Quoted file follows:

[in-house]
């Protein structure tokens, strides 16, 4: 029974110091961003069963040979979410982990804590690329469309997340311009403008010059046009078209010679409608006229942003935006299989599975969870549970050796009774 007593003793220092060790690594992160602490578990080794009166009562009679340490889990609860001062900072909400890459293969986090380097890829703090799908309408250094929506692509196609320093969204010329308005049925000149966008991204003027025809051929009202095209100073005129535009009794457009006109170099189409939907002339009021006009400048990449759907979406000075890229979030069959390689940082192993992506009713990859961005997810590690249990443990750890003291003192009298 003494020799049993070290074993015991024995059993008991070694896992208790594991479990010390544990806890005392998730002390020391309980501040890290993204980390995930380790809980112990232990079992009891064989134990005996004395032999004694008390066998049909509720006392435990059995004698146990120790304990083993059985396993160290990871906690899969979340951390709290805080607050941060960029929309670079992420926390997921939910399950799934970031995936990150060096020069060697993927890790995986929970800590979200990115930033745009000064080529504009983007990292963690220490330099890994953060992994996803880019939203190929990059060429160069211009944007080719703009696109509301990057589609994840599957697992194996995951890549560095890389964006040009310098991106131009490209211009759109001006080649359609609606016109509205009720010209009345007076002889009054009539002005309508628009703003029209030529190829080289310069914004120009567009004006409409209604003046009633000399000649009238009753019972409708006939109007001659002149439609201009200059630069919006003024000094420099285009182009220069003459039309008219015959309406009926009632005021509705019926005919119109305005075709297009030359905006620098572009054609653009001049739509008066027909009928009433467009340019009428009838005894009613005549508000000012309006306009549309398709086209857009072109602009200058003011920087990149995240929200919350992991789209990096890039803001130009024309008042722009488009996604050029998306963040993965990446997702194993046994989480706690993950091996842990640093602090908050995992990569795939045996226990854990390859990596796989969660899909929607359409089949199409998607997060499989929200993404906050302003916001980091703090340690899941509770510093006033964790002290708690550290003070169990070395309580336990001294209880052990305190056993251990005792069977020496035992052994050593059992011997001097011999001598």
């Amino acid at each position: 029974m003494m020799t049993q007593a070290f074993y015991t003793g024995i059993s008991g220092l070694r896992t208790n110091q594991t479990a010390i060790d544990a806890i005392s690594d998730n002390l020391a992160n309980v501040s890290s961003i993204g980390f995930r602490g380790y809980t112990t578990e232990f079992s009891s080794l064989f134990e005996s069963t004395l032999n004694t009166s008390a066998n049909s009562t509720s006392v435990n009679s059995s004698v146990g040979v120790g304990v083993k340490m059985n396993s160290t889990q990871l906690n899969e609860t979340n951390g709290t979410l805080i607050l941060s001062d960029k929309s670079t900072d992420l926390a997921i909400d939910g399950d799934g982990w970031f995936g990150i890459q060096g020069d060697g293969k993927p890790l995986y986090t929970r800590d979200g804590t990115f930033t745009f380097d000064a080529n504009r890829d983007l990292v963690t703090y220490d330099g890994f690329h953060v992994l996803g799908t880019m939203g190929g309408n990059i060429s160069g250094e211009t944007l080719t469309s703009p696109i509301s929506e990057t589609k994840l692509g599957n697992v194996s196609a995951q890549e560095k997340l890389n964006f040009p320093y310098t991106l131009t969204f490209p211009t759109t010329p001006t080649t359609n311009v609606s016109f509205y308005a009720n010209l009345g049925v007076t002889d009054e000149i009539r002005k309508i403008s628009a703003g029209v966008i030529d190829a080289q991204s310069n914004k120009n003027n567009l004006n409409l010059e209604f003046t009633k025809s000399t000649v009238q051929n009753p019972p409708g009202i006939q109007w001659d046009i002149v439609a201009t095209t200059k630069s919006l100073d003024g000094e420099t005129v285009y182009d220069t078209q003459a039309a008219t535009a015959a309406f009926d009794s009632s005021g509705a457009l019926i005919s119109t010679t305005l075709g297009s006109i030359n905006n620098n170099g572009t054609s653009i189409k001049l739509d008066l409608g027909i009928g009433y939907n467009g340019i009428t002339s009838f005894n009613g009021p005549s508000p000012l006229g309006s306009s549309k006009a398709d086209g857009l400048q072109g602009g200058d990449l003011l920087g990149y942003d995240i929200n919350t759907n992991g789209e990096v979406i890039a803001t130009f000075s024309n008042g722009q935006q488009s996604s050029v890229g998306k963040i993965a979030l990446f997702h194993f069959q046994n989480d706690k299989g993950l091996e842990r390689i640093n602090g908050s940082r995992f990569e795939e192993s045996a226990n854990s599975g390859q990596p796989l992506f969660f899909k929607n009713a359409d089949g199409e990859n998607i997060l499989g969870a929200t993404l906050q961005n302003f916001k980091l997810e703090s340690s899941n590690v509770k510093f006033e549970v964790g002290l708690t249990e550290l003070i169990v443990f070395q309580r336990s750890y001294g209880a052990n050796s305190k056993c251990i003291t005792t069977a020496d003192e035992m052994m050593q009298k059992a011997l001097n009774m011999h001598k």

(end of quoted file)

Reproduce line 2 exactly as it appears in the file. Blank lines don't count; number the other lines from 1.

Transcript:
């Protein structure tokens, strides 16, 4: 029974110091961003069963040979979410982990804590690329469309997340311009403008010059046009078209010679409608006229942003935006299989599975969870549970050796009774 007593003793220092060790690594992160602490578990080794009166009562009679340490889990609860001062900072909400890459293969986090380097890829703090799908309408250094929506692509196609320093969204010329308005049925000149966008991204003027025809051929009202095209100073005129535009009794457009006109170099189409939907002339009021006009400048990449759907979406000075890229979030069959390689940082192993992506009713990859961005997810590690249990443990750890003291003192009298 003494020799049993070290074993015991024995059993008991070694896992208790594991479990010390544990806890005392998730002390020391309980501040890290993204980390995930380790809980112990232990079992009891064989134990005996004395032999004694008390066998049909509720006392435990059995004698146990120790304990083993059985396993160290990871906690899969979340951390709290805080607050941060960029929309670079992420926390997921939910399950799934970031995936990150060096020069060697993927890790995986929970800590979200990115930033745009000064080529504009983007990292963690220490330099890994953060992994996803880019939203190929990059060429160069211009944007080719703009696109509301990057589609994840599957697992194996995951890549560095890389964006040009310098991106131009490209211009759109001006080649359609609606016109509205009720010209009345007076002889009054009539002005309508628009703003029209030529190829080289310069914004120009567009004006409409209604003046009633000399000649009238009753019972409708006939109007001659002149439609201009200059630069919006003024000094420099285009182009220069003459039309008219015959309406009926009632005021509705019926005919119109305005075709297009030359905006620098572009054609653009001049739509008066027909009928009433467009340019009428009838005894009613005549508000000012309006306009549309398709086209857009072109602009200058003011920087990149995240929200919350992991789209990096890039803001130009024309008042722009488009996604050029998306963040993965990446997702194993046994989480706690993950091996842990640093602090908050995992990569795939045996226990854990390859990596796989969660899909929607359409089949199409998607997060499989929200993404906050302003916001980091703090340690899941509770510093006033964790002290708690550290003070169990070395309580336990001294209880052990305190056993251990005792069977020496035992052994050593059992011997001097011999001598």